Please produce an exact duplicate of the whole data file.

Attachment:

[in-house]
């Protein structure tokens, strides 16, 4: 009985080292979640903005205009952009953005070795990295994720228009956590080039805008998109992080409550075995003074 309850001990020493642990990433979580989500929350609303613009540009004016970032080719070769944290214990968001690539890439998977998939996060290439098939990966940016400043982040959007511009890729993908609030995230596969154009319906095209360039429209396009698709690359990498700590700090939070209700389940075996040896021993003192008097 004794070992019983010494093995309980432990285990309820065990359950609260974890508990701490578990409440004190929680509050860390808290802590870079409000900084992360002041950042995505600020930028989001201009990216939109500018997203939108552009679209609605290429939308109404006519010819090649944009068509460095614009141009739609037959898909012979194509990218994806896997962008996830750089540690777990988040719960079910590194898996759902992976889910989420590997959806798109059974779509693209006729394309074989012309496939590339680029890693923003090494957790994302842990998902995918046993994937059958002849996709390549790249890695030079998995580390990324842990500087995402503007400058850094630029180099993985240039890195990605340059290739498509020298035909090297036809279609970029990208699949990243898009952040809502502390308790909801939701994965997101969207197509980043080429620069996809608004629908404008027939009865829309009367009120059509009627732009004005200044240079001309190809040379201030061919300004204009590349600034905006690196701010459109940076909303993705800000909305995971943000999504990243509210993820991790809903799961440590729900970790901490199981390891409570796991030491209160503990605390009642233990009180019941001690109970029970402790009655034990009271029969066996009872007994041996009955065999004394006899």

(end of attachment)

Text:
[in-house]
């Protein structure tokens, strides 16, 4: 009985080292979640903005205009952009953005070795990295994720228009956590080039805008998109992080409550075995003074 309850001990020493642990990433979580989500929350609303613009540009004016970032080719070769944290214990968001690539890439998977998939996060290439098939990966940016400043982040959007511009890729993908609030995230596969154009319906095209360039429209396009698709690359990498700590700090939070209700389940075996040896021993003192008097 004794070992019983010494093995309980432990285990309820065990359950609260974890508990701490578990409440004190929680509050860390808290802590870079409000900084992360002041950042995505600020930028989001201009990216939109500018997203939108552009679209609605290429939308109404006519010819090649944009068509460095614009141009739609037959898909012979194509990218994806896997962008996830750089540690777990988040719960079910590194898996759902992976889910989420590997959806798109059974779509693209006729394309074989012309496939590339680029890693923003090494957790994302842990998902995918046993994937059958002849996709390549790249890695030079998995580390990324842990500087995402503007400058850094630029180099993985240039890195990605340059290739498509020298035909090297036809279609970029990208699949990243898009952040809502502390308790909801939701994965997101969207197509980043080429620069996809608004629908404008027939009865829309009367009120059509009627732009004005200044240079001309190809040379201030061919300004204009590349600034905006690196701010459109940076909303993705800000909305995971943000999504990243509210993820991790809903799961440590729900970790901490199981390891409570796991030491209160503990605390009642233990009180019941001690109970029970402790009655034990009271029969066996009872007994041996009955065999004394006899």